We visited places in the Rocky Mountains, like Whistler National Park (before thre was ANY development beyond rudimentary campsites poked into the forest, Vancouver Island and the Okanagan Valley especially to see "wildflowers", such as the dogwoods.
I learned about the Dogwood being British Columbia's State Floral Emblem and yet still, somehow, the fundamental distinctions of what constituted wildflowers and indigenous plants escaped me.
On our first annual vacation we travelled south down the west coast to California, then striking inland, for the return trip.
In California, we found Eucalypts! We made an unscheduled and emotional stop, got out of the car and could not resist touching them, hugging them in fact.
How home sick we were!
I had no idea which gums they were, indeed, might not then have realised that there were many, but I recall them being smooth-trunked and smelling of home. Thinking back, I would now guess that they were Lemon Scented Gums, E citriodora.
I still did not have any idea about indigenous plants, much less about such notions as "habitat".
After 3 years in Canada we moved to Texas for a year, and yet again it was the wildflowers that caught my attention.
One afternoon, while remarking on the bluebonnets in bloom along the highways, a fellow Australian spoke of how she hadn't really appreciated our own native plants until she had left home.
I recall not understanding what she meant ... and so she explained about bottlebrushes and wattles ... and gums.
At least I recognised those, but it was not until we returned to Australia and lived in Melbourned that I made the same efforts to learn about our own local plants (and joined SGAP) that I began to get the picture!
_Years_ later I returned the the Eyre Peninsula, SA, my own home country, and drove through miles of flowering Hakea francisiana before the penny dropped.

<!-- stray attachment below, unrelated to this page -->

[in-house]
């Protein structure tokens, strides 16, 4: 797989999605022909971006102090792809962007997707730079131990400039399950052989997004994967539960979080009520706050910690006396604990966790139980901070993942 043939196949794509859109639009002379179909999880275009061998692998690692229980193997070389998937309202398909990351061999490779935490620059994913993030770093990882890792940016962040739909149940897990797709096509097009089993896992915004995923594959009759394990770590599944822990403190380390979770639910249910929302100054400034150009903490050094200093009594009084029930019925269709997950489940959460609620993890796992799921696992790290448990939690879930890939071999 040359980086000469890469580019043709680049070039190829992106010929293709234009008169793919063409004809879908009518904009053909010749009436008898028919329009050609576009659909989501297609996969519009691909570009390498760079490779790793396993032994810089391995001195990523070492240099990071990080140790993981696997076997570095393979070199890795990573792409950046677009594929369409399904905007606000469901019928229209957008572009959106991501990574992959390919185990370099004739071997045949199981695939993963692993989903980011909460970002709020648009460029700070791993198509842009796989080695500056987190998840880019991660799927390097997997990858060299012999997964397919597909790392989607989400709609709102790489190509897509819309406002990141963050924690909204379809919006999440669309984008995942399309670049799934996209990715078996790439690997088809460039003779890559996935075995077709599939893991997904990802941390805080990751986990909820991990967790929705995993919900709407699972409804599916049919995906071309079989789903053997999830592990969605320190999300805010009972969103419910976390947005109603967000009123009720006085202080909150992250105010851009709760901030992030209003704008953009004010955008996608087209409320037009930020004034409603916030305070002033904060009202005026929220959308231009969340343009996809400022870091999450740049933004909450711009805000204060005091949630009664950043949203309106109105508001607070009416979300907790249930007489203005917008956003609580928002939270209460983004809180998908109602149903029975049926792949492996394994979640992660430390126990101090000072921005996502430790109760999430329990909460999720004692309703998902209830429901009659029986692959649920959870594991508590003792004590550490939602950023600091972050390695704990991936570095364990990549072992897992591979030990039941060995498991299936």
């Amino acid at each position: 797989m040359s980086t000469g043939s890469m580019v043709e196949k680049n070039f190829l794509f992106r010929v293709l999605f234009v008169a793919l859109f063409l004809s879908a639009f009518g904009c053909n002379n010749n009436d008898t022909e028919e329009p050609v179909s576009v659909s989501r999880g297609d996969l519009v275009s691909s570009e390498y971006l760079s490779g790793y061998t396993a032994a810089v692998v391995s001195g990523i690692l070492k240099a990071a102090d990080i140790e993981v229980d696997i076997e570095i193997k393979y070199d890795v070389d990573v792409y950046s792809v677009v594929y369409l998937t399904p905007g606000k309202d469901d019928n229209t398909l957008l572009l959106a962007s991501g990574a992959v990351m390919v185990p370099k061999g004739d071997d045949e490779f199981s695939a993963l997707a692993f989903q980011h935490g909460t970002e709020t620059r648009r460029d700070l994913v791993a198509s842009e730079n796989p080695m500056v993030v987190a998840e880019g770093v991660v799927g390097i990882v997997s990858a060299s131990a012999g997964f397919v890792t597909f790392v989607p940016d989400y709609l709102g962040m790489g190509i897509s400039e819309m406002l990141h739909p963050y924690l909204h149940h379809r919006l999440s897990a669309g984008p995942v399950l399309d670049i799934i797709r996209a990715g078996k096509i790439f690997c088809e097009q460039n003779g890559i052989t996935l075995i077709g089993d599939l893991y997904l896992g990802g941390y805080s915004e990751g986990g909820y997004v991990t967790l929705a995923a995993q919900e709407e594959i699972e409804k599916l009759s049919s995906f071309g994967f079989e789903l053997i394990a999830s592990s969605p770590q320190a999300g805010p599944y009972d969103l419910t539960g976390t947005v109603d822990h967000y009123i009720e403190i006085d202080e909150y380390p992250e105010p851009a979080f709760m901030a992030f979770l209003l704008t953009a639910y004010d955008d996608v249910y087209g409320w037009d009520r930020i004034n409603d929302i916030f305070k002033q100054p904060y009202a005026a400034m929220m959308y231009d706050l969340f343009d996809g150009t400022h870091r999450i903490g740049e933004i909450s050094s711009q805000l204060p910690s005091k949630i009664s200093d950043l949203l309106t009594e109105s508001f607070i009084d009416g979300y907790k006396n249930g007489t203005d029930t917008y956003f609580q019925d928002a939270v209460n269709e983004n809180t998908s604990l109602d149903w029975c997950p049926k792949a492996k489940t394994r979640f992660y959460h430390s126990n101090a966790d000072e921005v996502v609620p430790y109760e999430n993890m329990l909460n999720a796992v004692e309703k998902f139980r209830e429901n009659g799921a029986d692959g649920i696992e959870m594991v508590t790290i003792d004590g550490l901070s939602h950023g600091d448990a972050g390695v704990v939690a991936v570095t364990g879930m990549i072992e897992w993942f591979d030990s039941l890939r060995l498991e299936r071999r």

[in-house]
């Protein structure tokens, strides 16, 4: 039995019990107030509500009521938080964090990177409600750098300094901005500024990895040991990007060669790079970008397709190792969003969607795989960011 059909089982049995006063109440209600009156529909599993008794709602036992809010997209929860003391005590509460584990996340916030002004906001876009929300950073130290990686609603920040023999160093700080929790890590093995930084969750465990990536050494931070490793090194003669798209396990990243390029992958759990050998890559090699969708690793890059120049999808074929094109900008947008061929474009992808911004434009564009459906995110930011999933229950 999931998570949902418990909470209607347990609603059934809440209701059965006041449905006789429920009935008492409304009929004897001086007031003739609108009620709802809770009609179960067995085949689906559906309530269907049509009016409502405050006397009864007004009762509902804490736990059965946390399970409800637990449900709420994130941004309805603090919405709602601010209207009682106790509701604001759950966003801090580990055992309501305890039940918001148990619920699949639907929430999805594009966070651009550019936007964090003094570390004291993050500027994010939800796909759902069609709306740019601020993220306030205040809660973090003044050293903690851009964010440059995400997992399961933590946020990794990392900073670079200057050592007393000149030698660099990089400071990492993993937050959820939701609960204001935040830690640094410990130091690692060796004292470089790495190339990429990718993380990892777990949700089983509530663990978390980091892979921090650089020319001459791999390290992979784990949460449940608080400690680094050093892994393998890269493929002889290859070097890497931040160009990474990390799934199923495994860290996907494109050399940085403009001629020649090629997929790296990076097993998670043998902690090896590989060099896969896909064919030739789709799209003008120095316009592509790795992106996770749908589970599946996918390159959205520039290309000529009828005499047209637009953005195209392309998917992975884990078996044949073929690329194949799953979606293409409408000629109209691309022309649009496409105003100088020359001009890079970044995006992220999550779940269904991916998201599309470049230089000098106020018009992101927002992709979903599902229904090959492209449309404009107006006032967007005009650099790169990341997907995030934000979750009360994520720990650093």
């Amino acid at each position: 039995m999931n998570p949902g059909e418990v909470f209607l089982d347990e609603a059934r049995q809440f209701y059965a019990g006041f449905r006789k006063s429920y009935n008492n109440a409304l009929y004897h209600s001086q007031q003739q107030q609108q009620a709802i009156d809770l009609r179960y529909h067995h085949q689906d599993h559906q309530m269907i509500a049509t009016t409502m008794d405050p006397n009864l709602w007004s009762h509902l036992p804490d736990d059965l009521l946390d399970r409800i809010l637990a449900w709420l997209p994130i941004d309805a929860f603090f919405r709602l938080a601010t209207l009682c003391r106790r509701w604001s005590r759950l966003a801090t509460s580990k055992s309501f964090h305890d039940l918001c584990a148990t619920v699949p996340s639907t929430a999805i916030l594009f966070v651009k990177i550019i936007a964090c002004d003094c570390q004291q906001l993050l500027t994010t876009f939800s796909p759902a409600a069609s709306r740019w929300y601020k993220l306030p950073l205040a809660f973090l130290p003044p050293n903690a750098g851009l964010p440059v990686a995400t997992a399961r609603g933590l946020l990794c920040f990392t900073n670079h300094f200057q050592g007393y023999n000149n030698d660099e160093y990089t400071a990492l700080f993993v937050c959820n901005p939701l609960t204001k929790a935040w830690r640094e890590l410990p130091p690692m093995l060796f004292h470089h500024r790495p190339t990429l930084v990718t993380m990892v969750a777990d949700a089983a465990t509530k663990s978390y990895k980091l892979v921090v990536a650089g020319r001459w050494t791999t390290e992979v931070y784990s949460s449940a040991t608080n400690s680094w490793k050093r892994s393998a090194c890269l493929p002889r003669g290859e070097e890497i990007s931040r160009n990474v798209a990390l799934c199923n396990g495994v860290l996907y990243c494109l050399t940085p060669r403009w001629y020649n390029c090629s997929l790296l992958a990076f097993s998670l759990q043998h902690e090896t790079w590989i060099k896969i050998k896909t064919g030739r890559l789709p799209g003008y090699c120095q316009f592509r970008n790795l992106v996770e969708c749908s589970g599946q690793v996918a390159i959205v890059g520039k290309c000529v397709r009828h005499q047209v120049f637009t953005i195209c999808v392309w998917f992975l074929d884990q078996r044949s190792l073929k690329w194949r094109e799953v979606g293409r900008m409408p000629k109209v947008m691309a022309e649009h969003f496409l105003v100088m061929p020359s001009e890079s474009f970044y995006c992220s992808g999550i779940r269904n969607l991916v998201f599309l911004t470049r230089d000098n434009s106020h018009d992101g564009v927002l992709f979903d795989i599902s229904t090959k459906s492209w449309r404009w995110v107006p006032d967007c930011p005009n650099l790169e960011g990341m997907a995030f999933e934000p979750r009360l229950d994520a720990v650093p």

As a child our gardens were extraordinary things, swept bare ground with patches of flowers and shrubs, "hardy" exotics, pampered with bucketed water that was left over after ablutions ... water we really could not spare; geraniums, hibiscus, statice, irises, bridal creeper; and in sheltered corners between the house and the tanks we cosseted precious annuals like snapdragons, linaria and wallflowers, and when we got disourgaged in really dry years, the succulents lasted the distance.
The list could go on but it did not ever (so far as I can recall) include ANY local plant within the house yards of any of my own or my extended family's places.
All that time the Grevilleas and Hakeas and such were completely invisible to me; in fact the only native plant I recall being valued were the quandongs, which we walked miles to collect.
Quandong collecting, like going mushrooming, was a major extended family effort.
2 or three familes would meet at one of the farms and set out for the day.
The large-wheeled wicker baby pram was put to service as we walked miles, filling it with the whole fruit. On reaching home we all peeled the flesh off the stones and laid it out on sheets in the sun until they dried and tipped the stones into a heap by the fence, to be used later in making chinese Checkers games.
The red flesh dried into dark plum-coloured cruchy pieces that were stored in pillow cases and flour bags in the linen press.
This year, 60 years later, I am enjoying preparing and eating dried quandongs again, courtesy of a chance encounter on the internet with a person willing to collect them for me.
This is roughbarked's photo taken them as he prepared them.
So much learned and so much still to learn, but mostly I feel gratitude for having learned this much to date and being in a position to enjoy the geautiful block I now call home